ChichilniskyClimate change represents the greatest threat facing humankind. Yet, not only is very little being done to combat the climate change threat, but there are still vocal climate change deniers around us, some of whom are even running for the presidency of the United States. Moreover, there seems to be confusion about the most effective ways to combat climate change. The latest effort by global leaders to address the problem of climate change, as reflected in the Paris Agreement of late 2015, falls short of implementing the necessary steps to save the planet.

But this begs the question. What are the necessary steps that need to be taken to prevent a catastrophic climate change scenario? In this exclusive interview for Rozenberg Quarterly, world renowned economist and climate change authority Graciela Chichilnisky discusses the nature of the problem of climate change, highlights what is at stake, and argues cogently what should be done to save the planet.

Professor Chichilnisky, it is widely known that climate change can be caused by both natural variations and human activity. Is the climate change being observed today due to natural variations or are its causes to be found in human activities and greenhouse gas emissions?
Scientists all over the world are in agreement that the climate variations we observe today are due to a global change in climate, and that increased greenhouse gases in the atmosphere from human activity, particularly the burning of fossil fuels since 1945, are responsible for climate change. This is not a gentle warming trend, it is the melting of the North and the South poles, and a confirmed rising level of the oceans worldwide that will engulf large areas of the planet, and include 43 island nations states.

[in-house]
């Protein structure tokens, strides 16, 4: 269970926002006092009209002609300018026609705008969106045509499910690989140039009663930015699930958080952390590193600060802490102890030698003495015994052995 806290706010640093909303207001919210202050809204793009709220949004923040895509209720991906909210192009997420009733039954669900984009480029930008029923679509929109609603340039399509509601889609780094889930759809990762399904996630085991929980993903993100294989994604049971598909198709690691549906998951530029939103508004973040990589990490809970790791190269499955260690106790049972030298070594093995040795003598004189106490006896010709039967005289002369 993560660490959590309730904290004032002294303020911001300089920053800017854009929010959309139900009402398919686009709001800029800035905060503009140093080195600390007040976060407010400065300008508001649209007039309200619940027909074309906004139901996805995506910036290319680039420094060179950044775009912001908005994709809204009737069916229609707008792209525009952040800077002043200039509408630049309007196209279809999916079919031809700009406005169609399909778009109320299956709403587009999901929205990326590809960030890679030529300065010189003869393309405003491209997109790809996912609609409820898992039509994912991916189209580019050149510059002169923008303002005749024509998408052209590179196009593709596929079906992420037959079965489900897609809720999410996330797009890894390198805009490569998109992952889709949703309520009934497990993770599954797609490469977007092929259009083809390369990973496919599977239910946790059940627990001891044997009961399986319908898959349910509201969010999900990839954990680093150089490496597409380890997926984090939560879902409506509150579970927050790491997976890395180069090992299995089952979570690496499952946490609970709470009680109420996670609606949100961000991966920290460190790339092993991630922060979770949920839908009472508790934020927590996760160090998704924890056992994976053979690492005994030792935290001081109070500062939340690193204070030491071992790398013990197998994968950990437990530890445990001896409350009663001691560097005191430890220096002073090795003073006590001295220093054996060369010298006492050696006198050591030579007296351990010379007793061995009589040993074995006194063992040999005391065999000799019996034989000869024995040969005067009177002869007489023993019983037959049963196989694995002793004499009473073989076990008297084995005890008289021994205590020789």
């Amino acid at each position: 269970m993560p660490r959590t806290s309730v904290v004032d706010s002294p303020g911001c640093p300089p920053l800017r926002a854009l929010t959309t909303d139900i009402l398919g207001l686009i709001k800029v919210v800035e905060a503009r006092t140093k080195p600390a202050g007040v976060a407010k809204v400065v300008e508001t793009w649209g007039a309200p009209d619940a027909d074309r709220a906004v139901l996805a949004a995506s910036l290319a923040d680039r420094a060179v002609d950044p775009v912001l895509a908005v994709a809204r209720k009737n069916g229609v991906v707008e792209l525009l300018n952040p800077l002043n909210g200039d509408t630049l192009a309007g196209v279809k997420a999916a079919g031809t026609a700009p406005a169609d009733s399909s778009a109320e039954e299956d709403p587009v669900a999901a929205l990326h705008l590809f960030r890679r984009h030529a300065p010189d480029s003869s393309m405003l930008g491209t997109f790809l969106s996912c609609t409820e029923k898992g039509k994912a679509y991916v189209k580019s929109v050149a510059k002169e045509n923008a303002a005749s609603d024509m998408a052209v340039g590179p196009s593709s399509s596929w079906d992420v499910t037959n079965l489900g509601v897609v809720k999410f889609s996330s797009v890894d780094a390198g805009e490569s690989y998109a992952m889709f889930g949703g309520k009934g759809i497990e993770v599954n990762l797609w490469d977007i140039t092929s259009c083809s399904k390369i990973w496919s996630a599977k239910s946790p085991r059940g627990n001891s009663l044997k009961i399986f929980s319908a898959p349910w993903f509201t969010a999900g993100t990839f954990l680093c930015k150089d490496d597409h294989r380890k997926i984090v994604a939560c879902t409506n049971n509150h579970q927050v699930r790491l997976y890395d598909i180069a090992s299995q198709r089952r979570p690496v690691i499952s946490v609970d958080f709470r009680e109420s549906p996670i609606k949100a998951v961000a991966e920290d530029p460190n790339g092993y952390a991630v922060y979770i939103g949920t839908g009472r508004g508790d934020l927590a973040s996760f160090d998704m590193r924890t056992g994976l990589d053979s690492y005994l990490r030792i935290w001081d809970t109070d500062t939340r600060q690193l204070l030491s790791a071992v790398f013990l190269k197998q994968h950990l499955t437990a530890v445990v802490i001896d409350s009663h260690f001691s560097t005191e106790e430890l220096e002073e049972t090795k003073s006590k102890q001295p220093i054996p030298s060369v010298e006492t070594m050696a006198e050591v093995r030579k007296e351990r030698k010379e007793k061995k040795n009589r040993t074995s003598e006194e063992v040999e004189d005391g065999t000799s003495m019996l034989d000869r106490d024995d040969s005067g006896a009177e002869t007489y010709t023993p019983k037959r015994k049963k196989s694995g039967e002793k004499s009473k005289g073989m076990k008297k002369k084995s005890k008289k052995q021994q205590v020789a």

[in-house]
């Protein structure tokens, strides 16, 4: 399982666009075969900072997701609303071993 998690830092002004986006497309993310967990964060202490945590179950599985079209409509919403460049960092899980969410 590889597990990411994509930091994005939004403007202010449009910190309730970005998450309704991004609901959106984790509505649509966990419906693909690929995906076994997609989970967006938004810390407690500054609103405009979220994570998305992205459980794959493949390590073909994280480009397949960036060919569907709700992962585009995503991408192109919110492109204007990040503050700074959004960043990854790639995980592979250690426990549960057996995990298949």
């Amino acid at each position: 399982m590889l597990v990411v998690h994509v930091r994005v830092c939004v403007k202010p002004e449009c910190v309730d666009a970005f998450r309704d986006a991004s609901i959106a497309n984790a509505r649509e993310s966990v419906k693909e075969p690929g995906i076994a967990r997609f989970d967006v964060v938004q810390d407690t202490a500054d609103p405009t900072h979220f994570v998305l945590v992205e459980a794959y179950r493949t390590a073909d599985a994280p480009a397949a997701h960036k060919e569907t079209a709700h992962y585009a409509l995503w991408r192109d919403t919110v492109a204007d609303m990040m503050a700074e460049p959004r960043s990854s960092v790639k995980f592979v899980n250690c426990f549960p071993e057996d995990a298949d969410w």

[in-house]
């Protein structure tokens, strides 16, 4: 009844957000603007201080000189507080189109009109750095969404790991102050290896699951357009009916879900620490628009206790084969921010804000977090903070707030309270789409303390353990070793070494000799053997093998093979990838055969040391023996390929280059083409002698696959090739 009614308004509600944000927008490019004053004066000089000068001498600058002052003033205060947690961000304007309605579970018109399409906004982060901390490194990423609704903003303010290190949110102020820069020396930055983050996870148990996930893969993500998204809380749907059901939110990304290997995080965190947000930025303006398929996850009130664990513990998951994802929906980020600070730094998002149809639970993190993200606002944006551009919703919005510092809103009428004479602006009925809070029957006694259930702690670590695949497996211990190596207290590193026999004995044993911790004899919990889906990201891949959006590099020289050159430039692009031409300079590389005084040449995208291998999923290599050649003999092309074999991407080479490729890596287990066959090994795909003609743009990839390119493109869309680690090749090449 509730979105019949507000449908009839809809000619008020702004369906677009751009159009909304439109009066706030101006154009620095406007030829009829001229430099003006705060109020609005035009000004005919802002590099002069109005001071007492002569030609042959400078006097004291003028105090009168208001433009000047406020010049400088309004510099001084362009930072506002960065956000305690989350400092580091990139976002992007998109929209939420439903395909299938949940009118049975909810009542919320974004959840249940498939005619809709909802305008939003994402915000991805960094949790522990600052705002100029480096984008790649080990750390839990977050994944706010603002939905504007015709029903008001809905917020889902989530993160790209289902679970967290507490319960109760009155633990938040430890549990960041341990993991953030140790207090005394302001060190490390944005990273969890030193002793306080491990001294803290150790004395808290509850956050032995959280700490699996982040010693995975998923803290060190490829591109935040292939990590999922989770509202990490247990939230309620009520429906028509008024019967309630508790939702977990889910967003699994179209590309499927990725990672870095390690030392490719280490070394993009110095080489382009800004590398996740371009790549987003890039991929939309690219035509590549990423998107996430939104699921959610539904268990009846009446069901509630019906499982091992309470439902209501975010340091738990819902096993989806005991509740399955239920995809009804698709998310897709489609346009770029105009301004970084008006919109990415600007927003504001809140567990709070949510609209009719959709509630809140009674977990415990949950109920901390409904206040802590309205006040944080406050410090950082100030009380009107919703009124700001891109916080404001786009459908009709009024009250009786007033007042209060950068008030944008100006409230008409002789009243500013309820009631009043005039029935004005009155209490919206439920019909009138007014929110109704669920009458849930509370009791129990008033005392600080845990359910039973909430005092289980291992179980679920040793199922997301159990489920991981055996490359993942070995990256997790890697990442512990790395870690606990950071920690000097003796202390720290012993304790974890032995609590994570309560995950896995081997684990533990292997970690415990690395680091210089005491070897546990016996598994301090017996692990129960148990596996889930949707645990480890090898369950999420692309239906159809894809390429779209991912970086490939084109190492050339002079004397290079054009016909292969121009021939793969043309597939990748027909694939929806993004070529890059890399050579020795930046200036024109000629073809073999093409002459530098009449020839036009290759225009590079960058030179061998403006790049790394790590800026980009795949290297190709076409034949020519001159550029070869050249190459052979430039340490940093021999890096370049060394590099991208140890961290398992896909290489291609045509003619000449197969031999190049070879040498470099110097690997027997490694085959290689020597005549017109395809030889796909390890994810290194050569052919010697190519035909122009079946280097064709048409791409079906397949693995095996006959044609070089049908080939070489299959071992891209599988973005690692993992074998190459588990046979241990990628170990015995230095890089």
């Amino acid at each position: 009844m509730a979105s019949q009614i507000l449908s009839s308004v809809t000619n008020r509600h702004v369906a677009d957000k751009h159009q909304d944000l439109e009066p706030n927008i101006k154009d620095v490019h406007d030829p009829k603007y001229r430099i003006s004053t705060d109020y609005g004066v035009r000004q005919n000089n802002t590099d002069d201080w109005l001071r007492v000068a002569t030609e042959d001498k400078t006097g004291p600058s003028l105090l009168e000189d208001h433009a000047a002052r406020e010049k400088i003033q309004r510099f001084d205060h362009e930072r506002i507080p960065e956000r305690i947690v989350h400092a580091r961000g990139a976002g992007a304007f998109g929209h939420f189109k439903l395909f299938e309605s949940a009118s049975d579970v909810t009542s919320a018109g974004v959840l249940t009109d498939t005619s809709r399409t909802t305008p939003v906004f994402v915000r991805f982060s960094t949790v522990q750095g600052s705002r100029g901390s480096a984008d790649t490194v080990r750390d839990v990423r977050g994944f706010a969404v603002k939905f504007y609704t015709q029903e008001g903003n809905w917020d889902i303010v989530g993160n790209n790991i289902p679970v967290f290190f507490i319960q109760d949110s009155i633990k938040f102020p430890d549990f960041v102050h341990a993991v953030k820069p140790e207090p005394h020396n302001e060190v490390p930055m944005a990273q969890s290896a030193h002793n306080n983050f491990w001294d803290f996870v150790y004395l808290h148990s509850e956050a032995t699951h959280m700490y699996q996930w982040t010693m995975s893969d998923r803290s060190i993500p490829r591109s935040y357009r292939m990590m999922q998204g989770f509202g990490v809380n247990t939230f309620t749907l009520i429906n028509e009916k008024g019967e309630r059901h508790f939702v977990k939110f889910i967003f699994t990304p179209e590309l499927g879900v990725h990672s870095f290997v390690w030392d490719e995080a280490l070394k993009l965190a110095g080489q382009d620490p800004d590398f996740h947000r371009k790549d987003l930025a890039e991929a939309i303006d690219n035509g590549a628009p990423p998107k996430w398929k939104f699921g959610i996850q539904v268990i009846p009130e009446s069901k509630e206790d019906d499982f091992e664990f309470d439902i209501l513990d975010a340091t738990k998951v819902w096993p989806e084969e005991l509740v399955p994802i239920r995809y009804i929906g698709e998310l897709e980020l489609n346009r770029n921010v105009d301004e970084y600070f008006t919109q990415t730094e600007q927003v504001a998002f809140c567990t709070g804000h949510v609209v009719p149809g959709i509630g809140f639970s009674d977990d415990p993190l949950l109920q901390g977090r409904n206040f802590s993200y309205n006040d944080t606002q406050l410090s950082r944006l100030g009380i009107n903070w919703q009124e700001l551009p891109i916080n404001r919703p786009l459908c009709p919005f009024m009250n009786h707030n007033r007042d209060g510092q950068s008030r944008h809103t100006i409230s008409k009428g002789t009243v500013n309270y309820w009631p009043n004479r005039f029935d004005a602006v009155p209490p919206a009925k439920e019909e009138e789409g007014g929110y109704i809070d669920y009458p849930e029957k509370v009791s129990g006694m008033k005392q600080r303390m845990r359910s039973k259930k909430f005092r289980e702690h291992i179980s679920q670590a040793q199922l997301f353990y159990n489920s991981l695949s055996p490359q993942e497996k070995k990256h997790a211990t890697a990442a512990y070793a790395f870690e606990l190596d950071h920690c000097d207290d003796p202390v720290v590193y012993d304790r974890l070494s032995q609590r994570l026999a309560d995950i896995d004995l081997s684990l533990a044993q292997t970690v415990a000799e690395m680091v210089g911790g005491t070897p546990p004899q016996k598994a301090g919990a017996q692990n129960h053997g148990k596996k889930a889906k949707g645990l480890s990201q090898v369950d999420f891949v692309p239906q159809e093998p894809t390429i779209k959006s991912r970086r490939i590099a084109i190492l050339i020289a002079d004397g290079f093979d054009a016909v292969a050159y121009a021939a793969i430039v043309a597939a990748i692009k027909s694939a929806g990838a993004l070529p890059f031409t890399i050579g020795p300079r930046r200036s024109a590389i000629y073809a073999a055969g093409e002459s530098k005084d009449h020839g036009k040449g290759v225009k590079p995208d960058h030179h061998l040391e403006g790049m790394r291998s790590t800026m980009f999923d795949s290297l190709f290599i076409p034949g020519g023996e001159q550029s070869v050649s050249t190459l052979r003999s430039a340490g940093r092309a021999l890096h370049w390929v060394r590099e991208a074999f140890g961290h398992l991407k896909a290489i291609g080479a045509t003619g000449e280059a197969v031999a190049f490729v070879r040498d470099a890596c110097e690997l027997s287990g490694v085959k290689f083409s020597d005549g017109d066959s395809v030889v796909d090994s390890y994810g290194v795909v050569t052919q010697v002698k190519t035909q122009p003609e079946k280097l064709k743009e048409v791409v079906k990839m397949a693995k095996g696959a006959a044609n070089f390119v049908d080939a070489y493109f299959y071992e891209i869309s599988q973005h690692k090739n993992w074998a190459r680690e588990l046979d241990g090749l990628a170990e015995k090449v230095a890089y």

In the United States, virtually all leading Republican figures, including Donald Trump, who has already wrapped up the Republican nomination, argue that climate change is based in pseudo-science. What’s going in here? Are Republicans so out of touch with reality, or are they simply interested in protecting vested interests in the fossil fuel economy?
The Republican party is conservative by nature and resists change, even the acknowledgment of the need for change. This is a natural human response. Denial is known to be the first psychological response to a traumatic event, and climate change is potentially catastrophic. Denial is a natural first response and can take the form of denouncing climate science as pseudo-science. However understandable the reaction may be, we cannot remain mired in the first response to a traumatic event, and need action. It is now possible to take action as there are technologies that can remove the carbon that is already in the atmosphere in an affordable way, and this is needed now to avert catastrophic climate change. But it requires moving from the stages of denial and anger to the stage of acceptance. Then we can take action and create global policy as needed.

However, there are some scientists and former astronauts who claim that NASA’s studies of climate change, for example, are based in highly complex models which have proven highly inadequate in the last. Any comments on this?